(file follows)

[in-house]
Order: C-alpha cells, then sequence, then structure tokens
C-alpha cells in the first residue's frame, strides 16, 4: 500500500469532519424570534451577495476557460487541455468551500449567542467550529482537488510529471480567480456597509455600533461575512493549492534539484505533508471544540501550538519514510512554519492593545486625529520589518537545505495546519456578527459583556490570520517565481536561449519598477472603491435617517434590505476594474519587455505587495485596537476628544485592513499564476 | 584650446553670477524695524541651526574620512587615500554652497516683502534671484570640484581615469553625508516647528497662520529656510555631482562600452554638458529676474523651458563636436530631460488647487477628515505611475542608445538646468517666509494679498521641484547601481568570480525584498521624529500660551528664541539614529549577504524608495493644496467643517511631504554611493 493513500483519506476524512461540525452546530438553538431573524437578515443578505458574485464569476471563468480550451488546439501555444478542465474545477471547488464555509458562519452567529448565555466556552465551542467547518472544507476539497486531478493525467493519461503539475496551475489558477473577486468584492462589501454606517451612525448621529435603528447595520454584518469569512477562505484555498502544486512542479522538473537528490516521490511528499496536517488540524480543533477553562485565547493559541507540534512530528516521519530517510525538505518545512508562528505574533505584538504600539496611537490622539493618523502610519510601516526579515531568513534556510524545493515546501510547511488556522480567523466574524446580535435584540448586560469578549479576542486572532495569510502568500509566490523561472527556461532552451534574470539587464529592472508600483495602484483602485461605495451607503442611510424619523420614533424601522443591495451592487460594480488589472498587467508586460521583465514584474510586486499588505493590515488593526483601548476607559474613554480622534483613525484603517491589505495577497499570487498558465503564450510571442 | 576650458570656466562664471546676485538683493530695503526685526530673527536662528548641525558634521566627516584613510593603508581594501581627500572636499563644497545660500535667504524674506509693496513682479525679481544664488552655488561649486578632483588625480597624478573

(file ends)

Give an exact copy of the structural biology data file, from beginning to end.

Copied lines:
[in-house]
Order: C-alpha cells, then sequence, then structure tokens
C-alpha cells in the first residue's frame, strides 16, 4: 500500500469532519424570534451577495476557460487541455468551500449567542467550529482537488510529471480567480456597509455600533461575512493549492534539484505533508471544540501550538519514510512554519492593545486625529520589518537545505495546519456578527459583556490570520517565481536561449519598477472603491435617517434590505476594474519587455505587495485596537476628544485592513499564476 | 584650446553670477524695524541651526574620512587615500554652497516683502534671484570640484581615469553625508516647528497662520529656510555631482562600452554638458529676474523651458563636436530631460488647487477628515505611475542608445538646468517666509494679498521641484547601481568570480525584498521624529500660551528664541539614529549577504524608495493644496467643517511631504554611493 493513500483519506476524512461540525452546530438553538431573524437578515443578505458574485464569476471563468480550451488546439501555444478542465474545477471547488464555509458562519452567529448565555466556552465551542467547518472544507476539497486531478493525467493519461503539475496551475489558477473577486468584492462589501454606517451612525448621529435603528447595520454584518469569512477562505484555498502544486512542479522538473537528490516521490511528499496536517488540524480543533477553562485565547493559541507540534512530528516521519530517510525538505518545512508562528505574533505584538504600539496611537490622539493618523502610519510601516526579515531568513534556510524545493515546501510547511488556522480567523466574524446580535435584540448586560469578549479576542486572532495569510502568500509566490523561472527556461532552451534574470539587464529592472508600483495602484483602485461605495451607503442611510424619523420614533424601522443591495451592487460594480488589472498587467508586460521583465514584474510586486499588505493590515488593526483601548476607559474613554480622534483613525484603517491589505495577497499570487498558465503564450510571442 | 576650458570656466562664471546676485538683493530695503526685526530673527536662528548641525558634521566627516584613510593603508581594501581627500572636499563644497545660500535667504524674506509693496513682479525679481544664488552655488561649486578632483588625480597624478573